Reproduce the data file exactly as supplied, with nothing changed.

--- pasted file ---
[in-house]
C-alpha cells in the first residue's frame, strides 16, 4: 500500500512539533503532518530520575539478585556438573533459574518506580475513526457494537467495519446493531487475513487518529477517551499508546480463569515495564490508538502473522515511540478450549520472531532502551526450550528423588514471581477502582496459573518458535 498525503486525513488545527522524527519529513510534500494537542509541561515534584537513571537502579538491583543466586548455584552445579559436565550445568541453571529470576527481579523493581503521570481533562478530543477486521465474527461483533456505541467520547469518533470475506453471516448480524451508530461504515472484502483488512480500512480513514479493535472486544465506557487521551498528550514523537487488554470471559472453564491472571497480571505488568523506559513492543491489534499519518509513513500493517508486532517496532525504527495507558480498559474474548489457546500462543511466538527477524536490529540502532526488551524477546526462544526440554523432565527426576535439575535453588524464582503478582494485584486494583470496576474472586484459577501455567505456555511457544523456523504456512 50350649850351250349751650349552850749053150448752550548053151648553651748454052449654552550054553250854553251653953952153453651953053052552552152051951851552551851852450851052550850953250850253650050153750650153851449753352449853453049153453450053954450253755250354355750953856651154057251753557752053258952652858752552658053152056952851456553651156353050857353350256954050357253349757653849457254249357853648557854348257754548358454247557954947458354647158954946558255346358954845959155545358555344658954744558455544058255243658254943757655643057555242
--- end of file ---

[in-house]
C-alpha cells in the first residue's frame, strides 16, 4: 500500500512539533503532518530520575539478585556438573533459574518506580475513526457494537467495519446493531487475513487518529477517551499508546480463569515495564490508538502473522515511540478450549520472531532502551526450550528423588514471581477502582496459573518458535 498525503486525513488545527522524527519529513510534500494537542509541561515534584537513571537502579538491583543466586548455584552445579559436565550445568541453571529470576527481579523493581503521570481533562478530543477486521465474527461483533456505541467520547469518533470475506453471516448480524451508530461504515472484502483488512480500512480513514479493535472486544465506557487521551498528550514523537487488554470471559472453564491472571497480571505488568523506559513492543491489534499519518509513513500493517508486532517496532525504527495507558480498559474474548489457546500462543511466538527477524536490529540502532526488551524477546526462544526440554523432565527426576535439575535453588524464582503478582494485584486494583470496576474472586484459577501455567505456555511457544523456523504456512 50350649850351250349751650349552850749053150448752550548053151648553651748454052449654552550054553250854553251653953952153453651953053052552552152051951851552551851852450851052550850953250850253650050153750650153851449753352449853453049153453450053954450253755250354355750953856651154057251753557752053258952652858752552658053152056952851456553651156353050857353350256954050357253349757653849457254249357853648557854348257754548358454247557954947458354647158954946558255346358954845959155545358555344658954744558455544058255243658254943757655643057555242